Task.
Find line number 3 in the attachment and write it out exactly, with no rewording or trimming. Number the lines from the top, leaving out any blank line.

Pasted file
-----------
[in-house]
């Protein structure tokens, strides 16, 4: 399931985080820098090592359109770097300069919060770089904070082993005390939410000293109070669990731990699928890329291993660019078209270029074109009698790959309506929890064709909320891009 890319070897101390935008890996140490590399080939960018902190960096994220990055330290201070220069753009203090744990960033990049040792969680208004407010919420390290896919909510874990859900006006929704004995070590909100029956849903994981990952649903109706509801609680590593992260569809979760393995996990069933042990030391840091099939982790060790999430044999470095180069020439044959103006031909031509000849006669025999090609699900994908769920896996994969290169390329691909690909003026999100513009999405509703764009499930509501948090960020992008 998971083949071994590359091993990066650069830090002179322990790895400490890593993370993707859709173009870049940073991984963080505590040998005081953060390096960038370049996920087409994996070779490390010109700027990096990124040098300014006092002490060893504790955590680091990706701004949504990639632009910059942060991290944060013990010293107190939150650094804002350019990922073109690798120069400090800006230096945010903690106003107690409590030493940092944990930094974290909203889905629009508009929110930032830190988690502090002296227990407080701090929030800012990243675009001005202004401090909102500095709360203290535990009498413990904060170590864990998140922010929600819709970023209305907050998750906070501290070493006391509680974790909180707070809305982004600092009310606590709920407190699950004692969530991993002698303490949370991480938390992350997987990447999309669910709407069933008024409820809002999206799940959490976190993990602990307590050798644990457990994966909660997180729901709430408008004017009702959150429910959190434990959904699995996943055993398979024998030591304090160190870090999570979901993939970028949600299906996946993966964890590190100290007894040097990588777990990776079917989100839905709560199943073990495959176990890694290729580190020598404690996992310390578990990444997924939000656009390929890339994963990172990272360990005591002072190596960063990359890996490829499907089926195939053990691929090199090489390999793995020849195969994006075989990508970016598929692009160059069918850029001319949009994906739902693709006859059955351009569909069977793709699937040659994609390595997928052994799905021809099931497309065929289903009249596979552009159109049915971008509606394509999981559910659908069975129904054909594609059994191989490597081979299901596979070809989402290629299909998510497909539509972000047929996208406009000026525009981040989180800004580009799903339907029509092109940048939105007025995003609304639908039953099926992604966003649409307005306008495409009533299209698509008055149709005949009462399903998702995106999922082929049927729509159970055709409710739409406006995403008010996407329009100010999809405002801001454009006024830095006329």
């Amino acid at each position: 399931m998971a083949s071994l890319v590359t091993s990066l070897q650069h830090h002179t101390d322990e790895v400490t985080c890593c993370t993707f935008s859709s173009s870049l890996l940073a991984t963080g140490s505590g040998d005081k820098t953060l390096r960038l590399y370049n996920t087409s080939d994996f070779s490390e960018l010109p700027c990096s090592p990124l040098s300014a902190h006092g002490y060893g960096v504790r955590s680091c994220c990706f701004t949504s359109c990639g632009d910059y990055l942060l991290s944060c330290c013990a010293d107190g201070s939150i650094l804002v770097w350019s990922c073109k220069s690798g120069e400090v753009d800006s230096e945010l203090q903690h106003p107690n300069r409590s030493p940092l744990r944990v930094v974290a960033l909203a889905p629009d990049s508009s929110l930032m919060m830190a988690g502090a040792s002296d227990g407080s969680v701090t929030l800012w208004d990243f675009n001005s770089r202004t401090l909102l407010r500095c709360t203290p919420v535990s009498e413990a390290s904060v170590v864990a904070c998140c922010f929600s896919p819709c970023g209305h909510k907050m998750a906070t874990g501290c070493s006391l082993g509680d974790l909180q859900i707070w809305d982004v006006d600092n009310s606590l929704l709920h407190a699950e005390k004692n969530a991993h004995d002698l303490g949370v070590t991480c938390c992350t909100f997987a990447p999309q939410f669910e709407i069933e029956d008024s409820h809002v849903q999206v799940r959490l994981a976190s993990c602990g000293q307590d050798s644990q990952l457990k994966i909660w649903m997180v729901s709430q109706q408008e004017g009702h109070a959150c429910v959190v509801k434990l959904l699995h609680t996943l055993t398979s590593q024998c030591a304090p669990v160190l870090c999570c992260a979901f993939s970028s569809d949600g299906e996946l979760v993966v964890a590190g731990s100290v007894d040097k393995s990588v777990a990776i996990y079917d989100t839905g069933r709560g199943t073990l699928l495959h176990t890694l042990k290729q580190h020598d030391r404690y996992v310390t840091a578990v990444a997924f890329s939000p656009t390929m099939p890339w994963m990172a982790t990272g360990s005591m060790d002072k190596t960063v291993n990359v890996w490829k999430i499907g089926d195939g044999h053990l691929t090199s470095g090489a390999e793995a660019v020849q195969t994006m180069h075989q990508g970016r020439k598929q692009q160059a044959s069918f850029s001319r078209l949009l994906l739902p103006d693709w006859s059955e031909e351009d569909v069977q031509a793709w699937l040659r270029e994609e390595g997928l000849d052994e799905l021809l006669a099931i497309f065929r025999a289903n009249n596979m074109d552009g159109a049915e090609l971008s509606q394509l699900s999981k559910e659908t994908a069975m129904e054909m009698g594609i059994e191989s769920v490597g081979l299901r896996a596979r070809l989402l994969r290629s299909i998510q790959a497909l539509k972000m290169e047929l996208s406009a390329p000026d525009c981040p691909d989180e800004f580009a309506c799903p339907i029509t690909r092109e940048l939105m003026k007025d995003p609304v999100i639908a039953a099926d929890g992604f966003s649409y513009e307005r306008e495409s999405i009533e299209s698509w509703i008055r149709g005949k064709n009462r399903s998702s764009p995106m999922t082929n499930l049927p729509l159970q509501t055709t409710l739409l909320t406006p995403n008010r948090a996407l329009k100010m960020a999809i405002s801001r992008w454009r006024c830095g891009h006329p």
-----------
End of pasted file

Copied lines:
């Amino acid at each position: 399931m998971a083949s071994l890319v590359t091993s990066l070897q650069h830090h002179t101390d322990e790895v400490t985080c890593c993370t993707f935008s859709s173009s870049l890996l940073a991984t963080g140490s505590g040998d005081k820098t953060l390096r960038l590399y370049n996920t087409s080939d994996f070779s490390e960018l010109p700027c990096s090592p990124l040098s300014a902190h006092g002490y060893g960096v504790r955590s680091c994220c990706f701004t949504s359109c990639g632009d910059y990055l942060l991290s944060c330290c013990a010293d107190g201070s939150i650094l804002v770097w350019s990922c073109k220069s690798g120069e400090v753009d800006s230096e945010l203090q903690h106003p107690n300069r409590s030493p940092l744990r944990v930094v974290a960033l909203a889905p629009d990049s508009s929110l930032m919060m830190a988690g502090a040792s002296d227990g407080s969680v701090t929030l800012w208004d990243f675009n001005s770089r202004t401090l909102l407010r500095c709360t203290p919420v535990s009498e413990a390290s904060v170590v864990a904070c998140c922010f929600s896919p819709c970023g209305h909510k907050m998750a906070t874990g501290c070493s006391l082993g509680d974790l909180q859900i707070w809305d982004v006006d600092n009310s606590l929704l709920h407190a699950e005390k004692n969530a991993h004995d002698l303490g949370v070590t991480c938390c992350t909100f997987a990447p999309q939410f669910e709407i069933e029956d008024s409820h809002v849903q999206v799940r959490l994981a976190s993990c602990g000293q307590d050798s644990q990952l457990k994966i909660w649903m997180v729901s709430q109706q408008e004017g009702h109070a959150c429910v959190v509801k434990l959904l699995h609680t996943l055993t398979s590593q024998c030591a304090p669990v160190l870090c999570c992260a979901f993939s970028s569809d949600g299906e996946l979760v993966v964890a590190g731990s100290v007894d040097k393995s990588v777990a990776i996990y079917d989100t839905g069933r709560g199943t073990l699928l495959h176990t890694l042990k290729q580190h020598d030391r404690y996992v310390t840091a578990v990444a997924f890329s939000p656009t390929m099939p890339w994963m990172a982790t990272g360990s005591m060790d002072k190596t960063v291993n990359v890996w490829k999430i499907g089926d195939g044999h053990l691929t090199s470095g090489a390999e793995a660019v020849q195969t994006m180069h075989q990508g970016r020439k598929q692009q160059a044959s069918f850029s001319r078209l949009l994906l739902p103006d693709w006859s059955e031909e351009d569909v069977q031509a793709w699937l040659r270029e994609e390595g997928l000849d052994e799905l021809l006669a099931i497309f065929r025999a289903n009249n596979m074109d552009g159109a049915e090609l971008s509606q394509l699900s999981k559910e659908t994908a069975m129904e054909m009698g594609i059994e191989s769920v490597g081979l299901r896996a596979r070809l989402l994969r290629s299909i998510q790959a497909l539509k972000m290169e047929l996208s406009a390329p000026d525009c981040p691909d989180e800004f580009a309506c799903p339907i029509t690909r092109e940048l939105m003026k007025d995003p609304v999100i639908a039953a099926d929890g992604f966003s649409y513009e307005r306008e495409s999405i009533e299209s698509w509703i008055r149709g005949k064709n009462r399903s998702s764009p995106m999922t082929n499930l049927p729509l159970q509501t055709t409710l739409l909320t406006p995403n008010r948090a996407l329009k100010m960020a999809i405002s801001r992008w454009r006024c830095g891009h006329p």